Mean monthly chlorophyll-a
concentrations during 2021, shown as a percent of the 2003-20 average for (a) May, (b) June, (c) July, and (d) August. The light gray regions represent areas where no data are available (owing to either the presence of sea ice or cloud cover). Data source: MODIS-Aqua Reprocessing 2018.0, chlor_a algorithm: https://oceancolor.gsfc.nasa.gov/
Fig. 2. Sea ice concentration anomalies (%) in 2021 (compared to a 2003-20 mean reference period) for (a) May, (b) June, (c) July, and (d) August. Data source: SSM/I and SSMIS passive microwave, calculated using the Goddard Bootstrap (SB2) algorithm (Comiso et al. 2017).
While many of these observed patterns in chlorophyll-a concentrations are directly linked to sea ice variability (and therefore light availability), there are other important factors at play that add to the complexity of observed chlorophyll-a concentrations, such as seawater temperatures, the distribution and availability of nutrients (e.g., Rijkenberg et al. 2018; Giesbrecht et al. 2019; Lewis et al. 2020), and sea surface salinity (Garcia-Eidell et al. 2021). The impacts of sea ice decline on specific water column phytoplankton properties, such as community composition and carbon biomass (Neeley et al. 2018) as well as broader ecosystem responses (Duffy-Anderson et al. 2019), are also critical to monitor as we continue to understand the responses of Arctic marine food web dynamics to climate warming. Furthermore, it is important to reiterate that the satellite ocean color data do not account for early-season under-ice blooms that may contribute substantially to annual primary productivity estimates in these regions (e.g., Ardyna et al. 2020). Furthermore, under stratified conditions, it is well known that satellite observations can underestimate production when a deep chlorophyll maximum is present (see recent review by Bouman et al. 2021). The variable distribution of sediments and chromophoric dissolved organic matter (CDOM), owing to riverine delivery (Lewis et al. 2016) (see essay on River Discharge) and sea ice dynamics (Logvinova et al. 2016, Hölemann et al. 2021), can also affect the accuracy of satellite-based estimations of chlorophyll-a and primary productivity in Arctic waters. As such, in situ observations will continue to be important to provide overall context for changes to and drivers of primary productivity across Arctic marine ecosystems. For example, deployment of a new sediment trap array (together with a mooring array) in the northern Bering Sea in autumn 2020 should help to improve understanding of seasonal carbon production and export in this region, just as new year-round results reported from the Chukchi Ecosystem Observatory in the northern Chukchi Sea (Lalande et al. 2020) and across the Distributed Biological Observatory in the Pacific Arctic (Lalande et al. 2021) have improved understanding of annual production.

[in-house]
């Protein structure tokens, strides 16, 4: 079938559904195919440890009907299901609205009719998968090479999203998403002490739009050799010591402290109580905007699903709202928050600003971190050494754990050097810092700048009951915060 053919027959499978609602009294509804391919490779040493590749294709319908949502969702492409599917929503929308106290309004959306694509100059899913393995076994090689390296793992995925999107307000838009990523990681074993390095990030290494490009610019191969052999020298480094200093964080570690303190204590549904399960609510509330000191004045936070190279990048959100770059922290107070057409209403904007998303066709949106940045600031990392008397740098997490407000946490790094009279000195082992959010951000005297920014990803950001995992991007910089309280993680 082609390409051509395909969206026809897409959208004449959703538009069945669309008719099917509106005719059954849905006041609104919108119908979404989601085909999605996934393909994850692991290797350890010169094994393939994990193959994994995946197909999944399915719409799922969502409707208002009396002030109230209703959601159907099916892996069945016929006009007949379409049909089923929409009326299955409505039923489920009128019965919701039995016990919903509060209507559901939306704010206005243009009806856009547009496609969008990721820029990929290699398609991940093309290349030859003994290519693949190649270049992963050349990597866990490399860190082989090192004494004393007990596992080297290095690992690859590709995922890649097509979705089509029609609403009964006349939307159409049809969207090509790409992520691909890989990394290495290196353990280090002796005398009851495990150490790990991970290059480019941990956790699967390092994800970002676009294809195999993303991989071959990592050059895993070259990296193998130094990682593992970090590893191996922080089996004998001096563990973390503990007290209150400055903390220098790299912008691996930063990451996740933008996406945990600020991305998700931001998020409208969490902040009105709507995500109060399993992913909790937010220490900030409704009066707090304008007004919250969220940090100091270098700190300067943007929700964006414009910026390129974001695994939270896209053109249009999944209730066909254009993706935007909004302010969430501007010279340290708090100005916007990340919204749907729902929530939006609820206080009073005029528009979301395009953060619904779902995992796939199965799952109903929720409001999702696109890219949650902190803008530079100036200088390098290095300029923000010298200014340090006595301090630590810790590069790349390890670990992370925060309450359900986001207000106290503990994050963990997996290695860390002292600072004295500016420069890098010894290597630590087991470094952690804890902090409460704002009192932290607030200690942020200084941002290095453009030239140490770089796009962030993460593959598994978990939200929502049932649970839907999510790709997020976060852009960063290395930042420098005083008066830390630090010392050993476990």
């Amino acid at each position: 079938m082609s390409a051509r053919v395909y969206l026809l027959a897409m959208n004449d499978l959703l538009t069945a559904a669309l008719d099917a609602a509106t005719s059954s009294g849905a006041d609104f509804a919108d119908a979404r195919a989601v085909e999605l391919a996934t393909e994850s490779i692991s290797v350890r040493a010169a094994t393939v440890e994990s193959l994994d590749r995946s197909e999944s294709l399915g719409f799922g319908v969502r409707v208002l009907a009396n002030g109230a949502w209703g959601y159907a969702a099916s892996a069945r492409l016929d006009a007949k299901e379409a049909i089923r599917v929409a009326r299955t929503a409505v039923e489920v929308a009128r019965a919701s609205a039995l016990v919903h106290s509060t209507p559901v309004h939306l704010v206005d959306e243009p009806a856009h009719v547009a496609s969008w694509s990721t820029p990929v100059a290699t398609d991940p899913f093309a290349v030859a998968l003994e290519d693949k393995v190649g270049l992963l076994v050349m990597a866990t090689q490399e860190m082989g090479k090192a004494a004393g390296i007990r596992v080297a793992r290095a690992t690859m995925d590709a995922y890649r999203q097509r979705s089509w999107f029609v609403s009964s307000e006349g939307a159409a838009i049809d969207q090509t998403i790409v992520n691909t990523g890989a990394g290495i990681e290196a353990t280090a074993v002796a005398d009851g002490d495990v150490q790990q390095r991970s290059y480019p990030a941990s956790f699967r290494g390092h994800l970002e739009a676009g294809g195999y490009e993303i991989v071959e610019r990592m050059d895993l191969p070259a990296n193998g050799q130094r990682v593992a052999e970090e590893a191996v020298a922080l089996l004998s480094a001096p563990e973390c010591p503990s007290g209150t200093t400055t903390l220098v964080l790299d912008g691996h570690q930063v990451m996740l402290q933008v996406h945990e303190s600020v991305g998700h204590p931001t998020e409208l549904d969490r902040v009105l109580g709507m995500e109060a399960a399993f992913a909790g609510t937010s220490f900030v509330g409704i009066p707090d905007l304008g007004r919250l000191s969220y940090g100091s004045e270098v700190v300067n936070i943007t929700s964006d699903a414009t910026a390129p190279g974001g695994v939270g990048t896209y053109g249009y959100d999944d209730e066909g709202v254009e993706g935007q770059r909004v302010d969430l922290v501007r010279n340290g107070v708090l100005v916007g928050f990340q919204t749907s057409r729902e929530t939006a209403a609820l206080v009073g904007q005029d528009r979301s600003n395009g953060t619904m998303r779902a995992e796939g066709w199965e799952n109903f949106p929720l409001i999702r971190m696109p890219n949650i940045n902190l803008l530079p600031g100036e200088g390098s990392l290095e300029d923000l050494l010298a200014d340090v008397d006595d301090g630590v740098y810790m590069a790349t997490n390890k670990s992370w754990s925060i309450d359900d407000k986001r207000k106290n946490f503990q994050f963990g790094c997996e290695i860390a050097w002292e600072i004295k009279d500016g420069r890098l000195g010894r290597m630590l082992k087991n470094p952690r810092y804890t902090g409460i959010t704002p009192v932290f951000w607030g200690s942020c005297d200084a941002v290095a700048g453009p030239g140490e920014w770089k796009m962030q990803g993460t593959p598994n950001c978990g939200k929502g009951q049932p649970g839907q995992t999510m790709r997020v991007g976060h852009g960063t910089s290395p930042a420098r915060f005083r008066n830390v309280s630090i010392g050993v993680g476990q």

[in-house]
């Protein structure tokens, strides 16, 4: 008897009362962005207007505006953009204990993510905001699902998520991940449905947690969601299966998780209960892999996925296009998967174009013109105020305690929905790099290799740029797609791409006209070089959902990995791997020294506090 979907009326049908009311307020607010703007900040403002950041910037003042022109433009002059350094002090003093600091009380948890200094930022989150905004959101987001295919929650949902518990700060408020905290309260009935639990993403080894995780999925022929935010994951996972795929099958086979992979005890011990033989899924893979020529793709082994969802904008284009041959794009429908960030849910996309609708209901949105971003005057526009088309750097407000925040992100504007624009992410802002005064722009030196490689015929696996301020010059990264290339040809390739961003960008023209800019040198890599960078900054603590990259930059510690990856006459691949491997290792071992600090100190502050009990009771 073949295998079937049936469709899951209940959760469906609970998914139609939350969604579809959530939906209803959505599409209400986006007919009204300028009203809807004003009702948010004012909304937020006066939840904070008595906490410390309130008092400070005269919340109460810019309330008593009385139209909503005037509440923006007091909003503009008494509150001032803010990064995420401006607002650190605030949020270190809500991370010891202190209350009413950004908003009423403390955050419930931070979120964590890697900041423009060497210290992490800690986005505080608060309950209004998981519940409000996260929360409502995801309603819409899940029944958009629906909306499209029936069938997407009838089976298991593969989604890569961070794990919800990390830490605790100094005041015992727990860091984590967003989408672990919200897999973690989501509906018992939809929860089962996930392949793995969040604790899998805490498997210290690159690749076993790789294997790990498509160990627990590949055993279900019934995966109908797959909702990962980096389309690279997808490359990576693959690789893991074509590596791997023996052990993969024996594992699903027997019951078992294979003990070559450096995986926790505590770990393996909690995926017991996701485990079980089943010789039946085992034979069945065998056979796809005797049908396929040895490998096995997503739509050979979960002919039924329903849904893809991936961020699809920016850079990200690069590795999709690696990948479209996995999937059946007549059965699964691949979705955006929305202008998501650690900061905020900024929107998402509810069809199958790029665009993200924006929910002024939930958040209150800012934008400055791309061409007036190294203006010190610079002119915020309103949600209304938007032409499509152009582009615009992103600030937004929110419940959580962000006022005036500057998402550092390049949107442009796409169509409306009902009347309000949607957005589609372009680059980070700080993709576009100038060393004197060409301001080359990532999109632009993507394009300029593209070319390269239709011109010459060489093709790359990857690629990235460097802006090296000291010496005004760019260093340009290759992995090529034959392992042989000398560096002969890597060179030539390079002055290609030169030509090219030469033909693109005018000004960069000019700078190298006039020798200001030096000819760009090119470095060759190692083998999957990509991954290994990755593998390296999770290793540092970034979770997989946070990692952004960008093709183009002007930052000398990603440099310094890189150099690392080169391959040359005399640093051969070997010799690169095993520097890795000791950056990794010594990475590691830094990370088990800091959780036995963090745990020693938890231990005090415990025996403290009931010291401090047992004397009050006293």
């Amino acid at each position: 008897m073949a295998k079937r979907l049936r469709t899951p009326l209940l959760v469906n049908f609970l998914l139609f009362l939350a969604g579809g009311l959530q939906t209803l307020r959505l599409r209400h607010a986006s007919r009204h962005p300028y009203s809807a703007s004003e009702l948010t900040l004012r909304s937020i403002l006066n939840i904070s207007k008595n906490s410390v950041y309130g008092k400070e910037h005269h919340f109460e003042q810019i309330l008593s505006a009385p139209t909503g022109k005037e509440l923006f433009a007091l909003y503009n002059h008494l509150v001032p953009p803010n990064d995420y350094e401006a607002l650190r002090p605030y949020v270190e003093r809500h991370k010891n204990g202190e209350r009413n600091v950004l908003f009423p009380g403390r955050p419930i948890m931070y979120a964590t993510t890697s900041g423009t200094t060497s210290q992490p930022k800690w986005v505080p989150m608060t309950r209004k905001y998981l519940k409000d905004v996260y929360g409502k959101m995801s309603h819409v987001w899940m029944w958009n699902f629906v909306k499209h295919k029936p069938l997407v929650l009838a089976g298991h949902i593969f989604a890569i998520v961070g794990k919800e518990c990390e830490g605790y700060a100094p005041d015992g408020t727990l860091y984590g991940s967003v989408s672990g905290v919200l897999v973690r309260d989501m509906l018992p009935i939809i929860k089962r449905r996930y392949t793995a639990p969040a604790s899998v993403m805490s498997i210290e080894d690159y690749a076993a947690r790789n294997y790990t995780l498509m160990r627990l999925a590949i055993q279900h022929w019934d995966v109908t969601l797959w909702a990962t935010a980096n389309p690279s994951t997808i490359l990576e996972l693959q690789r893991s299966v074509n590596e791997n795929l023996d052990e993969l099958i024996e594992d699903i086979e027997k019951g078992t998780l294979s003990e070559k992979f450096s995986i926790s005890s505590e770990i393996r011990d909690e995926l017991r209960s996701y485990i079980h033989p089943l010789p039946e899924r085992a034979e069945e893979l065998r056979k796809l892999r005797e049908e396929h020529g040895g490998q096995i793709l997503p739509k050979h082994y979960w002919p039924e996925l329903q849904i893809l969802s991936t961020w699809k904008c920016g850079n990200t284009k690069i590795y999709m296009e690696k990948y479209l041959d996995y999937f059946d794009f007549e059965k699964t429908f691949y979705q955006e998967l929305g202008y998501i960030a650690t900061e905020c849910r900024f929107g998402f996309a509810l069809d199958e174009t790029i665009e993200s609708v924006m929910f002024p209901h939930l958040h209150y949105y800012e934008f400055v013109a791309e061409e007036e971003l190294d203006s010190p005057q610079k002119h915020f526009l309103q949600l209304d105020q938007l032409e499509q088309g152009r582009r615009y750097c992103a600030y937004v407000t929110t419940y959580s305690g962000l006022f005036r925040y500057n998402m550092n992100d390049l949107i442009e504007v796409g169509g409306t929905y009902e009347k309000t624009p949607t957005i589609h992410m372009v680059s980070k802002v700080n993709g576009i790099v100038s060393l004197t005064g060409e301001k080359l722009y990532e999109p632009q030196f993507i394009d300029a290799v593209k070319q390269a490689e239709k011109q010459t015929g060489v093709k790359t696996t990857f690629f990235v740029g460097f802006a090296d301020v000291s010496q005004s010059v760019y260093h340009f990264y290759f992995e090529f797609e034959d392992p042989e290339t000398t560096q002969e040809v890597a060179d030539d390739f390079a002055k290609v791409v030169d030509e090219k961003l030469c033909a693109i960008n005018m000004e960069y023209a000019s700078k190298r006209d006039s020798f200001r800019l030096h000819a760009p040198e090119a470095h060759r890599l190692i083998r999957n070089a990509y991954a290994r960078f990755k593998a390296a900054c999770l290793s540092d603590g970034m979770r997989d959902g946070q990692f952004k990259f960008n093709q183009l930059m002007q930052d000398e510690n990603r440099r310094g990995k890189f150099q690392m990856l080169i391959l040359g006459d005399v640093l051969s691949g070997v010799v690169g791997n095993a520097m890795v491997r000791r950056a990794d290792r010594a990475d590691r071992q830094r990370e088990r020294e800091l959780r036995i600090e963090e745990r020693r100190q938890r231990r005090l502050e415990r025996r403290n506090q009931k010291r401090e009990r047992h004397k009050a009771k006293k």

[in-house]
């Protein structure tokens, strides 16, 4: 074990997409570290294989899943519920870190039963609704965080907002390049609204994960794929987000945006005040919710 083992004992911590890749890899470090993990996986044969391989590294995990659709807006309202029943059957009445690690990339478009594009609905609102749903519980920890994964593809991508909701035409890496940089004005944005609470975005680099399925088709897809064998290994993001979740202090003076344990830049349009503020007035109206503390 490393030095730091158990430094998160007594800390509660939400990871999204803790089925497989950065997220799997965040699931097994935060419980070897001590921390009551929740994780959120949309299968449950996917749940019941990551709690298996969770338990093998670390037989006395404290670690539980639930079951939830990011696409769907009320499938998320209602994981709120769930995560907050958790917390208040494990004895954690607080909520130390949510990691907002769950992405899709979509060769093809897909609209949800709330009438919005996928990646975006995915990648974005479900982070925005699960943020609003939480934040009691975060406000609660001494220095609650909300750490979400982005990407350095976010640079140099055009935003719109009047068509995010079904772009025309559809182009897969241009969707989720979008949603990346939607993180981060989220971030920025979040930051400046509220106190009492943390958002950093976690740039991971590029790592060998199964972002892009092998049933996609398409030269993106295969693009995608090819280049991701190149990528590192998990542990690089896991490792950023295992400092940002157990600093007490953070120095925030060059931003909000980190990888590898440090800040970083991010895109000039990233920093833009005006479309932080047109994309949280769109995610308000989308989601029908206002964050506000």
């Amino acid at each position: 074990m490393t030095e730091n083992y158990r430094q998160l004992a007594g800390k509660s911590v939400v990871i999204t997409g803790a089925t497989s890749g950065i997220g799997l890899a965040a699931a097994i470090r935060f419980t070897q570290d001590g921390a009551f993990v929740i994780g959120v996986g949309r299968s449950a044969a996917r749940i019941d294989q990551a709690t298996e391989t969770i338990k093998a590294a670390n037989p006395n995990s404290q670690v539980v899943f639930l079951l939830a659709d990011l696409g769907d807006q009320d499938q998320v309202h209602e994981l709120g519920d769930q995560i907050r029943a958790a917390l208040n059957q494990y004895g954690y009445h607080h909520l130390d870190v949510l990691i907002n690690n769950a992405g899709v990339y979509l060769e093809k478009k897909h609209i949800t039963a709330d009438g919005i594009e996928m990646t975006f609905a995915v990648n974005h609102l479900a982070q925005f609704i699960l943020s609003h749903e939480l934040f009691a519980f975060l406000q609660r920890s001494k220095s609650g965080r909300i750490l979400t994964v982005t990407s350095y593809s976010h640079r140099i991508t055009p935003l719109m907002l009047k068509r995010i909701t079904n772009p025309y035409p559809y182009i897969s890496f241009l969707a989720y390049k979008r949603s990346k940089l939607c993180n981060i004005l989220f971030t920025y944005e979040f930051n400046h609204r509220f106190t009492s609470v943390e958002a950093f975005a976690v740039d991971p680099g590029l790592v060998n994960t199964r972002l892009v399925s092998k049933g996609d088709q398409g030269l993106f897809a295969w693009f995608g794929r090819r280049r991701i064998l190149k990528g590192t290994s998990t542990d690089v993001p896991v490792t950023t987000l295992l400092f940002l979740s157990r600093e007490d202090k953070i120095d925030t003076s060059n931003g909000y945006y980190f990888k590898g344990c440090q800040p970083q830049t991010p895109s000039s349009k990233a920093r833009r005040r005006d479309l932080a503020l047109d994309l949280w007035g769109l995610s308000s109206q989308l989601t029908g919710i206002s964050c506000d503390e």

Chlorophyll-a concentrations give an estimate of the total standing stock of algal biomass. However, rates of primary production (i.e., the production of organic carbon via photosynthesis) provide a different perspective since not all algae present in the water column are necessarily actively producing. The mean annual primary productivity across the Arctic shows important spatial patterns, most notably the overall decreases moving northward as sea ice cover is present for a greater fraction of the year (Fig. 3a). Spatial trends in annual primary productivity (Fig. 3b) are a particularly useful tool for understanding hotspots of change. Statistically significant positive trends are primarily clustered in the Bering/Chukchi, Laptev, Barents, and Greenland Seas. Those trends that are positive and the largest are located in the Laptev Sea, reaching into the 100-150 g C/m2/yr/decade range (Fig. 3b). This is consistent with the Eurasian Arctic region as a whole, which exhibited the greatest increases in primary productivity compared to all other Arctic regions (Fig. 4, Table 1). Investigation of 2021 annual primary productivity (Fig. 3c), as well as 2021 compared to the 2003-20 average (Fig. 3d), shows greater-than-average annual productivity in the western Greenland and northern Bering Seas, but lower-than-average annual productivity in the Beaufort and Chukchi Seas as well as localized areas throughout the Arctic region. The Laptev Sea shows subregions of both greater-than-average and lower-than-average annual primary productivity, which is also similarly reflected in spatial heterogeneity of chlorophyll-a concentrations during July (Fig. 1c) and August (Fig. 1d).
For the pan-Arctic region: (a) mean annual (March-September only) primary productivity (2003-21) where white indicates no data owing to the presence of sea ice; (b) trends in annual productivity (over 2003-21) where only those trends that are statistically significant (p
<0.05) are shown; (c) annual primary productivity for 2021 only where white indicates no data owing to the presence of sea ice; and (d) 2021 annual primary productivity anomalies (shown as a percent of the 2003-20 average) where light gray indicates no data owing to the presence of sea ice. Additional information regarding these data can be found in Table 1. See Methods and data